Great Boss: Career Management

My apologies, for some reason I can't seem to enter more than one picture in this blog post -- technical site problems, I suppose.

Many supervisors claim they help their subordinates manage and develop their careers.  In most cases, this means that they examine educational background and experience, looking for “unchecked boxes” and then offer semi-generic advice about how those unchecked boxes are holding back the person.  Such advice is, in my personal experience, nearly useless at best and at times can be downright damaging.

A better boss helps you identify what is holding you back (I’ll talk about this a little later when I discuss “elevator speeches”) and offers practical ideas you can apply, not to mention providing frank recommendations on next steps when you are wasting your time.  A better boss will actually provide you observations you are unlikely to make on your own, and/or insights into how things work at the company of the type that would have taken you a long time to figure out on your own.

My best boss even went beyond this – having open discussions with me about where I wanted to go and how to position myself to get there, and THEN HE MADE IT HAPPEN.  My best boss was completely open and honest with me about where I stood in the pecking order, what was holding me back, and was willing to take some personal risks on my behalf to change the trajectory of my career.

The weak ones

“You need to finish your degree.”

“You need experience in product management”

“You need an MBA.”

“You need experience working in division X.”

This is the kind of “shoot from the hip” career advice you’ll get from a less-than-stellar boss.  It is typically offered with little contemplation of your current career position, and mainly covers what might be seen as “holes” in your resume.  Never mind the fact that getting that MBA or working in product management will often provide absolutely zero practical help in getting you to your next promotion on the way to your ultimate career goal.

Superficial advice of this type is all about “removing paper objections” things that a theoretical hiring manager can use to screen out an “undesirable” candidate.  The theory seems to go that if you eliminate all the objections, the hypothesized hiring manager will no longer have the ability to turn you down for the position.  It seems silly when you think about it, but I’ve seen employees waste enormous amounts of time and effort trying to satisfy such recommendations, only to find that there is always another barrier to overcome.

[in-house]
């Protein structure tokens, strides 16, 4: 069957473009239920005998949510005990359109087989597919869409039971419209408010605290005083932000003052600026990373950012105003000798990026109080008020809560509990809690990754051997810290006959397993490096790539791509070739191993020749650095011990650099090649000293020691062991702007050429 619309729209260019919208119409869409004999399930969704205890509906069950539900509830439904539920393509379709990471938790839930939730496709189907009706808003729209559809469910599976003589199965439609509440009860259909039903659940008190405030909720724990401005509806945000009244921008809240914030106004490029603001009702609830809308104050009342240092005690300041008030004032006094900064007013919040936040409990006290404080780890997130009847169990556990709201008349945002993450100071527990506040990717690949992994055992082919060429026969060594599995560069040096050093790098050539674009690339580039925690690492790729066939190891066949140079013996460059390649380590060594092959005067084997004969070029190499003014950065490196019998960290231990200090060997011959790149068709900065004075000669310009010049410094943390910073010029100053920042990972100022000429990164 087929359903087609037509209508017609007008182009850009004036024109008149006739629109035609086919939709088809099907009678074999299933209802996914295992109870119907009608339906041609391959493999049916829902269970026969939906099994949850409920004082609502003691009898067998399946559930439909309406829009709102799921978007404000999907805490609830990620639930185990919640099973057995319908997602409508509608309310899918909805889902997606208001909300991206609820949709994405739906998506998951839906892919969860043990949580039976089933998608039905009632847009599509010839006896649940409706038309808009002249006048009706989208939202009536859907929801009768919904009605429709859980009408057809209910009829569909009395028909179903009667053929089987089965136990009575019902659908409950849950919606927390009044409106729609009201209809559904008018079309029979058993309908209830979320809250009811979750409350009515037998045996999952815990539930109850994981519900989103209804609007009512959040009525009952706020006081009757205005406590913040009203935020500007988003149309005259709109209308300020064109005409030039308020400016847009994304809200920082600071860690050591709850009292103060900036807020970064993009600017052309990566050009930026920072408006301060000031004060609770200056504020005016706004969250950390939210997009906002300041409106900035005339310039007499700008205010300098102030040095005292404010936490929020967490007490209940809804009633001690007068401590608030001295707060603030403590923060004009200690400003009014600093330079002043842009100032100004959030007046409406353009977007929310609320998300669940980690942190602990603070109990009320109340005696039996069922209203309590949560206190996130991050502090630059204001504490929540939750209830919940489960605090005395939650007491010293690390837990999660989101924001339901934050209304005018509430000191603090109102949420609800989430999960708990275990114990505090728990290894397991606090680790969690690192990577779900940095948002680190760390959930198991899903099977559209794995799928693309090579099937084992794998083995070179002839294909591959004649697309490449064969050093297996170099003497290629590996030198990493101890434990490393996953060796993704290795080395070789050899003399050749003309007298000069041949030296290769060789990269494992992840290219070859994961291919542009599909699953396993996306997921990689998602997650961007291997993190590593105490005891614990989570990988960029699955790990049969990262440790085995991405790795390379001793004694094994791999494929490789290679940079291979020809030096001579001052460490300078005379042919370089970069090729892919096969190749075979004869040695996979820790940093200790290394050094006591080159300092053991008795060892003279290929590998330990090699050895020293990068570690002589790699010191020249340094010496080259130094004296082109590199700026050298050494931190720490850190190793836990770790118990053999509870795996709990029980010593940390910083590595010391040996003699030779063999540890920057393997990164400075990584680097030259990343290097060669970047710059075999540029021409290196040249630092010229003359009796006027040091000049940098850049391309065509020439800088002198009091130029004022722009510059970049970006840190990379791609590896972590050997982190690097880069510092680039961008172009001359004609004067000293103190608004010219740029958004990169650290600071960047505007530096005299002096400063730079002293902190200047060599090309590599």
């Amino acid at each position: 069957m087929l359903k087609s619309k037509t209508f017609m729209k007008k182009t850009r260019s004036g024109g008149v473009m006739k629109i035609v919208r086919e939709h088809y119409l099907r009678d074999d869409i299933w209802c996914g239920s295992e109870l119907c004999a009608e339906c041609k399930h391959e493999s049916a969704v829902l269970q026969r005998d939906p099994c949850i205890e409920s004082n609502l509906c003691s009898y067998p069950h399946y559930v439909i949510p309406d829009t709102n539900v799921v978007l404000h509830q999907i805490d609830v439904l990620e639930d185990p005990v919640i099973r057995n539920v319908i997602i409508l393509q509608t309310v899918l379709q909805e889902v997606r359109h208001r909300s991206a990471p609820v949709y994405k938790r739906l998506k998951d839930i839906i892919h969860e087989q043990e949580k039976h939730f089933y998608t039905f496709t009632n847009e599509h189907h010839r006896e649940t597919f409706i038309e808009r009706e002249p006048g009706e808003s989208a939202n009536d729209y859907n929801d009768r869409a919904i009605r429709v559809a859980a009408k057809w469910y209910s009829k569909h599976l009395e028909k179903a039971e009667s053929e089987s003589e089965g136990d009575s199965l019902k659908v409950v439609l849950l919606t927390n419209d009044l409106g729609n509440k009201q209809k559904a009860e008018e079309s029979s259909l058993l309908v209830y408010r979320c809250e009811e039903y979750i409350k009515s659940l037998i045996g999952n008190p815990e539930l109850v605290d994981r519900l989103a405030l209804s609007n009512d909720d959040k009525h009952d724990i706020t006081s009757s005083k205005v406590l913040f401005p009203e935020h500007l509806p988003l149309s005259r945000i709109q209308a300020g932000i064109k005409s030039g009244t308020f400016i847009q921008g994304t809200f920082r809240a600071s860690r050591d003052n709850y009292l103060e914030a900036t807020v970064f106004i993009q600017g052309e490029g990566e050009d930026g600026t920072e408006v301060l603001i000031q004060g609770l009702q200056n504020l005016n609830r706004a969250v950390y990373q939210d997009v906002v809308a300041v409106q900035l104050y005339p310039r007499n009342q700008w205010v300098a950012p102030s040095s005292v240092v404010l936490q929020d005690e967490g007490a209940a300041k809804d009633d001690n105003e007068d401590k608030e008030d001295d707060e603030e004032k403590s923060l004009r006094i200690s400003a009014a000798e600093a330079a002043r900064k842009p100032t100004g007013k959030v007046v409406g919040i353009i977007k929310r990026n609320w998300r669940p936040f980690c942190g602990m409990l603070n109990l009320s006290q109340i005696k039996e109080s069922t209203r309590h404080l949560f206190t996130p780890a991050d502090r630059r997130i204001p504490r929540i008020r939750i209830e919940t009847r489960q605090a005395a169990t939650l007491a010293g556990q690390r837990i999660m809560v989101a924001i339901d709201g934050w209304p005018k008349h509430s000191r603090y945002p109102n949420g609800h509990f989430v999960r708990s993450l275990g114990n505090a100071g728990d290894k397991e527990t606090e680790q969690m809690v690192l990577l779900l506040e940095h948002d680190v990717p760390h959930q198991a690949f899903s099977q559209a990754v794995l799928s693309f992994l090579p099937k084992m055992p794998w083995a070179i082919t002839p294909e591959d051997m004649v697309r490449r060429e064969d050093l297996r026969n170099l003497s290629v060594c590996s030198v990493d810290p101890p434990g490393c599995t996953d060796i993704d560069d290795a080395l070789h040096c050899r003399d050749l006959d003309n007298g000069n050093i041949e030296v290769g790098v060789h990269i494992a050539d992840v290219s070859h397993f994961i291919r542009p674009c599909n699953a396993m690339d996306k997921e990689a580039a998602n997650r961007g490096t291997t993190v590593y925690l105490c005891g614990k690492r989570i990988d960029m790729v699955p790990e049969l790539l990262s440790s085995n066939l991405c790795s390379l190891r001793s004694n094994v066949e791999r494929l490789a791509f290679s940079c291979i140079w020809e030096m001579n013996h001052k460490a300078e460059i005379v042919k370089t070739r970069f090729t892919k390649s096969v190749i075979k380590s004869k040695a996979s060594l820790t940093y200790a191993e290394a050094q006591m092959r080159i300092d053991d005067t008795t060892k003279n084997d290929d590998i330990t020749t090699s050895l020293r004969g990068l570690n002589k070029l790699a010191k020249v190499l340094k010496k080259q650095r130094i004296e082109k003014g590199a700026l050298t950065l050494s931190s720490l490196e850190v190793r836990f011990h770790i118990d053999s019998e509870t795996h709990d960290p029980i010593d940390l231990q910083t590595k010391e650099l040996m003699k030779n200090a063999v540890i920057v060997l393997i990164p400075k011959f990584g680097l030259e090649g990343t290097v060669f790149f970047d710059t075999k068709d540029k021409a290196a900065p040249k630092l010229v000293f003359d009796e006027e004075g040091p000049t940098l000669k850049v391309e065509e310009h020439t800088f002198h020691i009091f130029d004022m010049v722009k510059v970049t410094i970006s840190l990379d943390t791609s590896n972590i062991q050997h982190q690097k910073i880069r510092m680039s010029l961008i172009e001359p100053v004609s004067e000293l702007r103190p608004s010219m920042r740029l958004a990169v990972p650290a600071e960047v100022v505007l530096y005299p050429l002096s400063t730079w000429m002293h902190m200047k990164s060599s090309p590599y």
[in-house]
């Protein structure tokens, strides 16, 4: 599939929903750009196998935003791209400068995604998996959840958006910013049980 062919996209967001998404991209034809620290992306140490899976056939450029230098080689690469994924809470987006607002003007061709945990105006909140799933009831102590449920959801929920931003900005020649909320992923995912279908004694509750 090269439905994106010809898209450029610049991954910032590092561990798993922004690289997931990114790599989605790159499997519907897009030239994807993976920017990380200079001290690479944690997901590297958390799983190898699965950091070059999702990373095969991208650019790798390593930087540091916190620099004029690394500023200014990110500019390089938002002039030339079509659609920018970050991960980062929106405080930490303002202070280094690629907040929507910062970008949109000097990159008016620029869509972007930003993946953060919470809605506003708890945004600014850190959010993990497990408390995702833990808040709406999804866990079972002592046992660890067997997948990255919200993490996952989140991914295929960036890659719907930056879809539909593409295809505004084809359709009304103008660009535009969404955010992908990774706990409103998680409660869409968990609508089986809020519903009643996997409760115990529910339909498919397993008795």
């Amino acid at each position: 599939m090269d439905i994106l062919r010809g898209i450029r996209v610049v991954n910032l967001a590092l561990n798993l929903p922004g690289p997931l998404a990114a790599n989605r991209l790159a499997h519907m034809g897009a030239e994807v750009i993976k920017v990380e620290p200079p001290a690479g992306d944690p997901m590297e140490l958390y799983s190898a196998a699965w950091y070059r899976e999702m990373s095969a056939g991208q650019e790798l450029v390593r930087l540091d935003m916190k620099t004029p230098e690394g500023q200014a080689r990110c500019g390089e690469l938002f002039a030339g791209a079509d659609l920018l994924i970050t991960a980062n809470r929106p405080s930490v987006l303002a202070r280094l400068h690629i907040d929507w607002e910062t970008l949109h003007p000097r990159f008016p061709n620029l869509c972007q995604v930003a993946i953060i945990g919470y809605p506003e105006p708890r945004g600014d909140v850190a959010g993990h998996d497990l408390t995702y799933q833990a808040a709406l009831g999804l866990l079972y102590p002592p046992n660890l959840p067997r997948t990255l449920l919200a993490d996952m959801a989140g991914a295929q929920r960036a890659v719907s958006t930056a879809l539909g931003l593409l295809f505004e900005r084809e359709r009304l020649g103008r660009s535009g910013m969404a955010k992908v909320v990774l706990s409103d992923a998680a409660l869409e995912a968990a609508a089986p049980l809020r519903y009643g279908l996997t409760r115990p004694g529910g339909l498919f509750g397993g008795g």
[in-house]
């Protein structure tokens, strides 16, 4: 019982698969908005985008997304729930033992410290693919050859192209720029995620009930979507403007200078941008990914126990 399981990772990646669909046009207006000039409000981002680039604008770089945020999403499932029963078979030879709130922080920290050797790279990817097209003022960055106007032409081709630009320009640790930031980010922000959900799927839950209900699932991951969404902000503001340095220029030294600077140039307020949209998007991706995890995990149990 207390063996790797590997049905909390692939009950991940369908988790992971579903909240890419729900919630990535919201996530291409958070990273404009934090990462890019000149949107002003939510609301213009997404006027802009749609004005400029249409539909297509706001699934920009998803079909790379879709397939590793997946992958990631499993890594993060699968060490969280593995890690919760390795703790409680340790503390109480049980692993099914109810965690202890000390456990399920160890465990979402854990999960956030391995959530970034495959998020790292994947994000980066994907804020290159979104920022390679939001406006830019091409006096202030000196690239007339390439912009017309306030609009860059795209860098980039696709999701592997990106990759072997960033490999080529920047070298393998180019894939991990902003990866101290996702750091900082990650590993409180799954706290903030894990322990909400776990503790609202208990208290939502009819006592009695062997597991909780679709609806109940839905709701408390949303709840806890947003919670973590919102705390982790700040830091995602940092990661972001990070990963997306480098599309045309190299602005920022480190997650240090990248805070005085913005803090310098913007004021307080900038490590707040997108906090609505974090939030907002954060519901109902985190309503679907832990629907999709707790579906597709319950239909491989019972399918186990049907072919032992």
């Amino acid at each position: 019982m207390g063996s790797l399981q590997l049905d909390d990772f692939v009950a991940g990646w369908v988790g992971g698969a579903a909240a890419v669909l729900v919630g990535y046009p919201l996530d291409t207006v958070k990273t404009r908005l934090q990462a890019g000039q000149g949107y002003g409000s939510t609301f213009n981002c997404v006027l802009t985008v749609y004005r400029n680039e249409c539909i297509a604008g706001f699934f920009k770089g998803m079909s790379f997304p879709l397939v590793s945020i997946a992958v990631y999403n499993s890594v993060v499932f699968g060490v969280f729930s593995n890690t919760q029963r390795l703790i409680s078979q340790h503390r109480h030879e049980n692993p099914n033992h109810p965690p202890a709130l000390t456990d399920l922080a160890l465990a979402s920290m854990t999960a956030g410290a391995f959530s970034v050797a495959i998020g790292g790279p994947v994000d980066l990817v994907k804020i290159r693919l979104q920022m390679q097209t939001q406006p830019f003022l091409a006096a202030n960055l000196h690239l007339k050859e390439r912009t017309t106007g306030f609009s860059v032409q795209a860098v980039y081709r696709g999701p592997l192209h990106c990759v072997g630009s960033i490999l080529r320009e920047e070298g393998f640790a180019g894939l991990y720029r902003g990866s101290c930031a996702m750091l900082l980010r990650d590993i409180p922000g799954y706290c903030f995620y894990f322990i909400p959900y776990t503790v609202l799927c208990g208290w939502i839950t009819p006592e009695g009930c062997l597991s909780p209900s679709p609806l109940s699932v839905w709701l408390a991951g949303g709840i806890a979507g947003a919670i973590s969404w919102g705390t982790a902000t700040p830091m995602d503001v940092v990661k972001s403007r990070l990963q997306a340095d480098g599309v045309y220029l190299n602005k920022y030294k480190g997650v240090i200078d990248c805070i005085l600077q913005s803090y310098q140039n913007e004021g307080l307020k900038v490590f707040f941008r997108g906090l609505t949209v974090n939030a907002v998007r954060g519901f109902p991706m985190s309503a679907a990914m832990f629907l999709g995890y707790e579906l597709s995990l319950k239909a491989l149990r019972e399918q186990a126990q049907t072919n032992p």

Part of this is because, as I’ve previously discussed, employees are often relatively clueless when it comes to their own performance (or lack, thereof) and the related management perceptions – for more on this subject, see: Classic: Behaviors Managers Hate, Performance Cluelessness.

I suspect that part of the employee’s problem is simply wishful thinking, which makes them susceptible to this “paint by numbers” approach to creating a career masterpiece.

On the boss’s side, stopping at this level of career advice is most likely a combination of laziness, limited perception, and a desire to avoid difficult conversations (usually about what is really holding back the employee).  I’ve seen all three factors in play in varying proportions during my career.

Possibly the most common action taken under this kind of “advice” is pursuing educational objectives (most often an MBA).  In most cases, when the boss offers this as her advice, I think it is just a way of “kicking the can down the road” and thus avoiding an uncomfortable confrontation with the employee.  Following such advice, employees make substantial personal (and often financial) sacrifices, only to be shocked when they discover – degree in hand – that management at the company views them exactly the same way they did before they got their sheepskin.

Not to say that an MBA is useless.  I personally decided to go to school full time to earn my MBA – at least in part because I was finding myself stuck in technical roles when my interests were running in the direction of impacting the overall business in a meaningful way.  Interestingly, I came to this conclusion on my own, rather than having it “presented” to me by a lazy boss.

Middle of the pack

Most people have something they do (or don’t do) that holds back the progression of their career.  I did.  You probably do, too.  Maybe there are several things.  The problem is, if you take superficial career advice from a weak boss, you’ll likely never figure out what you really need to work on to get ahead.